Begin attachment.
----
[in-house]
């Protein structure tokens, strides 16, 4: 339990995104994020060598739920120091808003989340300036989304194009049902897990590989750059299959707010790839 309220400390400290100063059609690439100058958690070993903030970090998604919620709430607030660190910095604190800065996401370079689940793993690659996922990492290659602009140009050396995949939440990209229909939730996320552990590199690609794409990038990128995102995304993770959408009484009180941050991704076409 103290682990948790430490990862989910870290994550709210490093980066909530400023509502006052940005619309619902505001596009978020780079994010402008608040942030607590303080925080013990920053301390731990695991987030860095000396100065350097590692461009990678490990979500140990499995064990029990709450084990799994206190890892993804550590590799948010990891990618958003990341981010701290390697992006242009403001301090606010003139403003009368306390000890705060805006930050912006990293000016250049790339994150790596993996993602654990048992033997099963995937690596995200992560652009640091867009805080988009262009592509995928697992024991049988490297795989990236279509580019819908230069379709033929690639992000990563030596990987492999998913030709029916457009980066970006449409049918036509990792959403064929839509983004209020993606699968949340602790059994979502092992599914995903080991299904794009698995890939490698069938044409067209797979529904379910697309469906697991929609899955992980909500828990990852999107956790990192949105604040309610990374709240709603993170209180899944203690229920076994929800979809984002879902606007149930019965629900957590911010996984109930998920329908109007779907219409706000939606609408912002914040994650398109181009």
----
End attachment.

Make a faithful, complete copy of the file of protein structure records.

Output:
[in-house]
């Protein structure tokens, strides 16, 4: 339990995104994020060598739920120091808003989340300036989304194009049902897990590989750059299959707010790839 309220400390400290100063059609690439100058958690070993903030970090998604919620709430607030660190910095604190800065996401370079689940793993690659996922990492290659602009140009050396995949939440990209229909939730996320552990590199690609794409990038990128995102995304993770959408009484009180941050991704076409 103290682990948790430490990862989910870290994550709210490093980066909530400023509502006052940005619309619902505001596009978020780079994010402008608040942030607590303080925080013990920053301390731990695991987030860095000396100065350097590692461009990678490990979500140990499995064990029990709450084990799994206190890892993804550590590799948010990891990618958003990341981010701290390697992006242009403001301090606010003139403003009368306390000890705060805006930050912006990293000016250049790339994150790596993996993602654990048992033997099963995937690596995200992560652009640091867009805080988009262009592509995928697992024991049988490297795989990236279509580019819908230069379709033929690639992000990563030596990987492999998913030709029916457009980066970006449409049918036509990792959403064929839509983004209020993606699968949340602790059994979502092992599914995903080991299904794009698995890939490698069938044409067209797979529904379910697309469906697991929609899955992980909500828990990852999107956790990192949105604040309610990374709240709603993170209180899944203690229920076994929800979809984002879902606007149930019965629900957590911010996984109930998920329908109007779907219409706000939606609408912002914040994650398109181009």